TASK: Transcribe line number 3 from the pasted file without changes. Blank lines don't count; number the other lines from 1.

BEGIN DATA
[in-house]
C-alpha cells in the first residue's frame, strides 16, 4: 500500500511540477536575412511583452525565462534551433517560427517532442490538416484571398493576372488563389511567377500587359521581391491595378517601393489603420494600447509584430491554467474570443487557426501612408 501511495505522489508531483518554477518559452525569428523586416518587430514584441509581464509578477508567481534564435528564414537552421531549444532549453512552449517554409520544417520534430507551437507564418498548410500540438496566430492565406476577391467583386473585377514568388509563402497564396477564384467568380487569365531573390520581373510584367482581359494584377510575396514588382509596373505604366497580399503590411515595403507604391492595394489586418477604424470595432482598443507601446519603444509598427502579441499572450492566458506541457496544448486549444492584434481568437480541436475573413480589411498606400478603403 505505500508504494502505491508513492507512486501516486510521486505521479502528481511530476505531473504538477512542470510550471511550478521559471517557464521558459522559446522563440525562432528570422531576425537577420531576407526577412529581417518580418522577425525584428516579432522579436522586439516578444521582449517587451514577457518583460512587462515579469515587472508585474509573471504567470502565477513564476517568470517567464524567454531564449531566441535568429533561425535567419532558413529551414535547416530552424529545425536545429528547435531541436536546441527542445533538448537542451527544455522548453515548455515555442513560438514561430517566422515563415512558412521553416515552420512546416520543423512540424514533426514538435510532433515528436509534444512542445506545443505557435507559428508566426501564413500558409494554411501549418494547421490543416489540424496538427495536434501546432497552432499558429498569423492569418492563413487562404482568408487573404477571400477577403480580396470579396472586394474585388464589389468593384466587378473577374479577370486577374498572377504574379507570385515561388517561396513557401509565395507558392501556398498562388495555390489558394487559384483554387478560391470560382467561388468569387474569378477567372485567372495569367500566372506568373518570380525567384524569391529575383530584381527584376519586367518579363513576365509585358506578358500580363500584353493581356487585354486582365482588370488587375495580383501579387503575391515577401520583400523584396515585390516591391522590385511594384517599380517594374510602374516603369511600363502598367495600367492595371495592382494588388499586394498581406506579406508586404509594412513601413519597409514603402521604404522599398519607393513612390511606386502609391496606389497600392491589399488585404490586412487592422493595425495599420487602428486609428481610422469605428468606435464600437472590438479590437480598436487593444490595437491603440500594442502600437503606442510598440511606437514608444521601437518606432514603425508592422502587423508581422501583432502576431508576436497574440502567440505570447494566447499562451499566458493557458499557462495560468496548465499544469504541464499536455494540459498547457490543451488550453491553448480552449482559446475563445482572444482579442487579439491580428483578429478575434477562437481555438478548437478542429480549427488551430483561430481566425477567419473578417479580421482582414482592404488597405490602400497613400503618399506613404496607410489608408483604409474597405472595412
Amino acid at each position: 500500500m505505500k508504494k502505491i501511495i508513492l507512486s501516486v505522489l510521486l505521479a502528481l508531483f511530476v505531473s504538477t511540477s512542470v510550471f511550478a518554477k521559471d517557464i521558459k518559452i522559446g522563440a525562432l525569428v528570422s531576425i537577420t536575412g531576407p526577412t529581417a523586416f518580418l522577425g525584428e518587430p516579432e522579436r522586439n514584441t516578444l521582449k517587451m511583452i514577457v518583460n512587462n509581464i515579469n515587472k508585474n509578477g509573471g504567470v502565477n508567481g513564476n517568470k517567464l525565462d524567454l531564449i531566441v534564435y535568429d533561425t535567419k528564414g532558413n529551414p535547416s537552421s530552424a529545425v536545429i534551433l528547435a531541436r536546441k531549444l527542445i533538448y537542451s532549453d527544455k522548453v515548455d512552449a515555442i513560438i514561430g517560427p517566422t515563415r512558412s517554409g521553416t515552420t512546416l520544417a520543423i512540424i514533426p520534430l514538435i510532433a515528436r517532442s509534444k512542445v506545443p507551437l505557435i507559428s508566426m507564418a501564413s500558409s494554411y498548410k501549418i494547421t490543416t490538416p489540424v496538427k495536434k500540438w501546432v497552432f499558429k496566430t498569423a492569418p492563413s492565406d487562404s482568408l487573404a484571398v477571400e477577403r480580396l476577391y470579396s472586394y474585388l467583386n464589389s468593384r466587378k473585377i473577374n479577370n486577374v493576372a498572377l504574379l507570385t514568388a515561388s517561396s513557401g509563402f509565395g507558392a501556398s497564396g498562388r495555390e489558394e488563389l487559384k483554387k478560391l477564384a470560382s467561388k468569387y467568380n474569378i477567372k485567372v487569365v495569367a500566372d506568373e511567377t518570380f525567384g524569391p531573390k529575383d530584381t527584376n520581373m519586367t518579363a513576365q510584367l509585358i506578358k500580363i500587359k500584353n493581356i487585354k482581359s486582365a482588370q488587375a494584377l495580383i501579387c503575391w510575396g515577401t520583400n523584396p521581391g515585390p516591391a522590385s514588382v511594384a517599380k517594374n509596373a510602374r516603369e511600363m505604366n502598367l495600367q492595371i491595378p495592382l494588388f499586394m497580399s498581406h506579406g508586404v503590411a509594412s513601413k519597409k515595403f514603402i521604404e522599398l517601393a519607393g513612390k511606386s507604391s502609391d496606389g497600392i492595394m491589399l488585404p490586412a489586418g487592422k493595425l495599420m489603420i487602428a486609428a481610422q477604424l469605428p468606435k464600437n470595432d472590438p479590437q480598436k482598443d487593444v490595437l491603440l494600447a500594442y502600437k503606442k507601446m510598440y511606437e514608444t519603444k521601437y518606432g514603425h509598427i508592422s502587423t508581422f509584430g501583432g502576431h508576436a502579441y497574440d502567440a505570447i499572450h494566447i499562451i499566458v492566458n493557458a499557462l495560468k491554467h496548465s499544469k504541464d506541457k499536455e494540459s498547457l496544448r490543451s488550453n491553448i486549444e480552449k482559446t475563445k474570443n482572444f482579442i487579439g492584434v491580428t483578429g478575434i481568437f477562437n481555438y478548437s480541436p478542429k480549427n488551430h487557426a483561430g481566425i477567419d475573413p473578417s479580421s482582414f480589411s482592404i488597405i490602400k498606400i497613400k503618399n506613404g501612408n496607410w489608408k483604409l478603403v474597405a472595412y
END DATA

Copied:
Amino acid at each position: 500500500m505505500k508504494k502505491i501511495i508513492l507512486s501516486v505522489l510521486l505521479a502528481l508531483f511530476v505531473s504538477t511540477s512542470v510550471f511550478a518554477k521559471d517557464i521558459k518559452i522559446g522563440a525562432l525569428v528570422s531576425i537577420t536575412g531576407p526577412t529581417a523586416f518580418l522577425g525584428e518587430p516579432e522579436r522586439n514584441t516578444l521582449k517587451m511583452i514577457v518583460n512587462n509581464i515579469n515587472k508585474n509578477g509573471g504567470v502565477n508567481g513564476n517568470k517567464l525565462d524567454l531564449i531566441v534564435y535568429d533561425t535567419k528564414g532558413n529551414p535547416s537552421s530552424a529545425v536545429i534551433l528547435a531541436r536546441k531549444l527542445i533538448y537542451s532549453d527544455k522548453v515548455d512552449a515555442i513560438i514561430g517560427p517566422t515563415r512558412s517554409g521553416t515552420t512546416l520544417a520543423i512540424i514533426p520534430l514538435i510532433a515528436r517532442s509534444k512542445v506545443p507551437l505557435i507559428s508566426m507564418a501564413s500558409s494554411y498548410k501549418i494547421t490543416t490538416p489540424v496538427k495536434k500540438w501546432v497552432f499558429k496566430t498569423a492569418p492563413s492565406d487562404s482568408l487573404a484571398v477571400e477577403r480580396l476577391y470579396s472586394y474585388l467583386n464589389s468593384r466587378k473585377i473577374n479577370n486577374v493576372a498572377l504574379l507570385t514568388a515561388s517561396s513557401g509563402f509565395g507558392a501556398s497564396g498562388r495555390e489558394e488563389l487559384k483554387k478560391l477564384a470560382s467561388k468569387y467568380n474569378i477567372k485567372v487569365v495569367a500566372d506568373e511567377t518570380f525567384g524569391p531573390k529575383d530584381t527584376n520581373m519586367t518579363a513576365q510584367l509585358i506578358k500580363i500587359k500584353n493581356i487585354k482581359s486582365a482588370q488587375a494584377l495580383i501579387c503575391w510575396g515577401t520583400n523584396p521581391g515585390p516591391a522590385s514588382v511594384a517599380k517594374n509596373a510602374r516603369e511600363m505604366n502598367l495600367q492595371i491595378p495592382l494588388f499586394m497580399s498581406h506579406g508586404v503590411a509594412s513601413k519597409k515595403f514603402i521604404e522599398l517601393a519607393g513612390k511606386s507604391s502609391d496606389g497600392i492595394m491589399l488585404p490586412a489586418g487592422k493595425l495599420m489603420i487602428a486609428a481610422q477604424l469605428p468606435k464600437n470595432d472590438p479590437q480598436k482598443d487593444v490595437l491603440l494600447a500594442y502600437k503606442k507601446m510598440y511606437e514608444t519603444k521601437y518606432g514603425h509598427i508592422s502587423t508581422f509584430g501583432g502576431h508576436a502579441y497574440d502567440a505570447i499572450h494566447i499562451i499566458v492566458n493557458a499557462l495560468k491554467h496548465s499544469k504541464d506541457k499536455e494540459s498547457l496544448r490543451s488550453n491553448i486549444e480552449k482559446t475563445k474570443n482572444f482579442i487579439g492584434v491580428t483578429g478575434i481568437f477562437n481555438y478548437s480541436p478542429k480549427n488551430h487557426a483561430g481566425i477567419d475573413p473578417s479580421s482582414f480589411s482592404i488597405i490602400k498606400i497613400k503618399n506613404g501612408n496607410w489608408k483604409l478603403v474597405a472595412y